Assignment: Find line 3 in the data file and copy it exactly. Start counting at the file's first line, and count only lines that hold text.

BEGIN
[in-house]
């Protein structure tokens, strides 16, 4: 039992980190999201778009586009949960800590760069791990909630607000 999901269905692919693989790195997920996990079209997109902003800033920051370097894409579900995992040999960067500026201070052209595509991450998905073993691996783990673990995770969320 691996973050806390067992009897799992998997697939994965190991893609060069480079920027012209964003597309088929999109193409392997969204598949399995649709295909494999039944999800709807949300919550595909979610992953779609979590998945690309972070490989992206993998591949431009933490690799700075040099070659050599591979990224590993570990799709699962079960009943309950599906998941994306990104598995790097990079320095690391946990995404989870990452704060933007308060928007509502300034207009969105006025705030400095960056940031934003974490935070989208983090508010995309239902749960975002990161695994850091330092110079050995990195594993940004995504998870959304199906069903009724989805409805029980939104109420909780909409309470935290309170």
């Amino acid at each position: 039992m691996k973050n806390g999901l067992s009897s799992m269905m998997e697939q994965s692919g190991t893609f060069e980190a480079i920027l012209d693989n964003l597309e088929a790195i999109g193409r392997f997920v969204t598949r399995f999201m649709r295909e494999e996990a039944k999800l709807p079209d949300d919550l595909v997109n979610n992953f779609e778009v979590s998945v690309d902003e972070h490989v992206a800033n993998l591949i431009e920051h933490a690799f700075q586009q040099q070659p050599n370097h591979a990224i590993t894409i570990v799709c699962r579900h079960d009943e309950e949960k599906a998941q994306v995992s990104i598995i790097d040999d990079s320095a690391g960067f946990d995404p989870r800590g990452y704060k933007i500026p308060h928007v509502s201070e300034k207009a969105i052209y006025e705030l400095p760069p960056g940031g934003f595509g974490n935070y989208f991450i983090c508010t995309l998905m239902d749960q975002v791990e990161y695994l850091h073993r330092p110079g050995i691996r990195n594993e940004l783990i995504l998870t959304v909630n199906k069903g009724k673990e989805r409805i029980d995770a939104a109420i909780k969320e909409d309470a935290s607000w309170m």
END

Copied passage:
């Amino acid at each position: 039992m691996k973050n806390g999901l067992s009897s799992m269905m998997e697939q994965s692919g190991t893609f060069e980190a480079i920027l012209d693989n964003l597309e088929a790195i999109g193409r392997f997920v969204t598949r399995f999201m649709r295909e494999e996990a039944k999800l709807p079209d949300d919550l595909v997109n979610n992953f779609e778009v979590s998945v690309d902003e972070h490989v992206a800033n993998l591949i431009e920051h933490a690799f700075q586009q040099q070659p050599n370097h591979a990224i590993t894409i570990v799709c699962r579900h079960d009943e309950e949960k599906a998941q994306v995992s990104i598995i790097d040999d990079s320095a690391g960067f946990d995404p989870r800590g990452y704060k933007i500026p308060h928007v509502s201070e300034k207009a969105i052209y006025e705030l400095p760069p960056g940031g934003f595509g974490n935070y989208f991450i983090c508010t995309l998905m239902d749960q975002v791990e990161y695994l850091h073993r330092p110079g050995i691996r990195n594993e940004l783990i995504l998870t959304v909630n199906k069903g009724k673990e989805r409805i029980d995770a939104a109420i909780k969320e909409d309470a935290s607000w309170m």